“Lord, what can I do to help her understand the truth of your Word?” A tear fell onto my Bible as I thought of my pre-teen daughter’s words and prayed for wisdom. At eight, she was voicing questions about faith. “How can a book written so long ago have anything to do with me today?” “How can I believe in a God I can’t see?”
The first time those words rolled off her lips, I thought my heart would shatter. How could my child be asking such questions? Aren’t we raising her to trust the Bible as her compass? Didn’t she accept Jesus as her Savior? Fear and anxiety preyed on my mind for months.
Yet questions are natural and proper. As her questions have continued through the years, four important principles have helped my husband, Jim, and me.
I assumed that because our family had daily devotions and attended church, and we laid a strong biblical foundation, our daughter would trust the Lord. When I realized that faith was the work of the Holy Spirit, I began to pray for her like never before that she would know the Lord and grow strong in her own faith. Interceding in prayer is our privilege and our responsibility.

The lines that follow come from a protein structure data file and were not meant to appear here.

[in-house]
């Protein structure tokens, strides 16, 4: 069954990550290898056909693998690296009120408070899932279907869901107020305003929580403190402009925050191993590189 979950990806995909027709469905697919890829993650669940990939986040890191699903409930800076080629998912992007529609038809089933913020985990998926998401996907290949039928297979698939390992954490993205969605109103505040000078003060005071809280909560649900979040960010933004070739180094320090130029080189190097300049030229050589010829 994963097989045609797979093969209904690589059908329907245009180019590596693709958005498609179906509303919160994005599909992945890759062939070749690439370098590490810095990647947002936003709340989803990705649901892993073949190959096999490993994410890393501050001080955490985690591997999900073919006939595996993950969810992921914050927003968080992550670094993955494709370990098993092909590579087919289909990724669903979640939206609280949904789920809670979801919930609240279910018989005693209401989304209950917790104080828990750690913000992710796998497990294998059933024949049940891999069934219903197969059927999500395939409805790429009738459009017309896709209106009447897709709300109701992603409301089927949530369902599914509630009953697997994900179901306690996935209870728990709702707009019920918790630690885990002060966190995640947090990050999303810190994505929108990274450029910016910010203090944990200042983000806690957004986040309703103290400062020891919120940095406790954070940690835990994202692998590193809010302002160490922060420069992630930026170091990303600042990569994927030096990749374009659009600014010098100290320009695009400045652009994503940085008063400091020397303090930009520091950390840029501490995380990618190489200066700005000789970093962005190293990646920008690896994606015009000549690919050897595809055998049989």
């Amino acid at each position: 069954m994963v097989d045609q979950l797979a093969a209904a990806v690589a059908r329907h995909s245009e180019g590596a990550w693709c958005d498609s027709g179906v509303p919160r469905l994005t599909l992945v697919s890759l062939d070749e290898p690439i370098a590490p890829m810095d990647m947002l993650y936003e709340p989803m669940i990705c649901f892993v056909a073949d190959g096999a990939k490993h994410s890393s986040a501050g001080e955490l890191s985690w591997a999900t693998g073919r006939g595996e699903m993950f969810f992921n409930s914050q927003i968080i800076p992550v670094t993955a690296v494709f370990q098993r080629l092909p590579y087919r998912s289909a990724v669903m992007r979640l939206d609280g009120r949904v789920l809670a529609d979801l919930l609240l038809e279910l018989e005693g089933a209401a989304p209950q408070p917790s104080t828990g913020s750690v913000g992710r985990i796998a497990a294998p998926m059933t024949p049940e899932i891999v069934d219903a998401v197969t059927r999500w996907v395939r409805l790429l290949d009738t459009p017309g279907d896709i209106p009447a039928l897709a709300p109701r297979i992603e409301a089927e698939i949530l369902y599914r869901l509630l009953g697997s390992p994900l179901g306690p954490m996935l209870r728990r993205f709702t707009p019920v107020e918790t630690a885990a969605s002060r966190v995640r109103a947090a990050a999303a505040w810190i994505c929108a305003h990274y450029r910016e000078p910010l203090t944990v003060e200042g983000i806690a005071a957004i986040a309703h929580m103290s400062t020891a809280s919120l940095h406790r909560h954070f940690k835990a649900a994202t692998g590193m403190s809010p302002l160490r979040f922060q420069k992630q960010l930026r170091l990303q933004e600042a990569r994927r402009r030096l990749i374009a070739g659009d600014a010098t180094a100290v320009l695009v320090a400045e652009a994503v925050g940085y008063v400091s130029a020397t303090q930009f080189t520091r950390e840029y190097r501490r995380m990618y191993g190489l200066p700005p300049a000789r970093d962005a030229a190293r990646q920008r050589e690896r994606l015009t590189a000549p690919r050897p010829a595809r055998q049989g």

2. Open Communication:
An atmosphere where children feel they are being heard and understood is vital. It’s sometimes difficult to answer questions without getting defensive or emotional, but asking questions isn’t wrong. We may not always know the answers, but we can provide Biblebased resources. Apologetics books or a visit to the Creation Museum, for example, can help children discover that Scripture is the trustworthy foundation for understanding all of life. On occasion we also share how God has answered prayers. So we encourage questions, and we listen.
Along with sharing God’s Word, we can focus on being good role models. In real life our children see faith lived out, the importance of walking in the Spirit, and the relevance of the Bible. We’re not perfect, but there’s power when our children see us on our knees at the foot of the cross. Seeing us trust and obey God despite life’s ups and downs shows them the reality of faith in our lives.
As parents, Jim and I tend the soil of our daughter’s heart by continuing to have family devotions, being open and honest, teaching her how to think biblically, and encouraging her in godly living. Ultimately, though, faith is between her and God. We can lean on the verse, “Believe on the Lord Jesus Christ, and you will be saved, you and your household” (Acts 16:31).
It’s been four years since our daughter first asked, “How do I know what I believe is true?” This year, as she has been reading more Bible-based apologetics books, God is answering our prayers and blessing our commitment to teach and show her the truth. Now she asks a different question: “How can people not know it’s true?”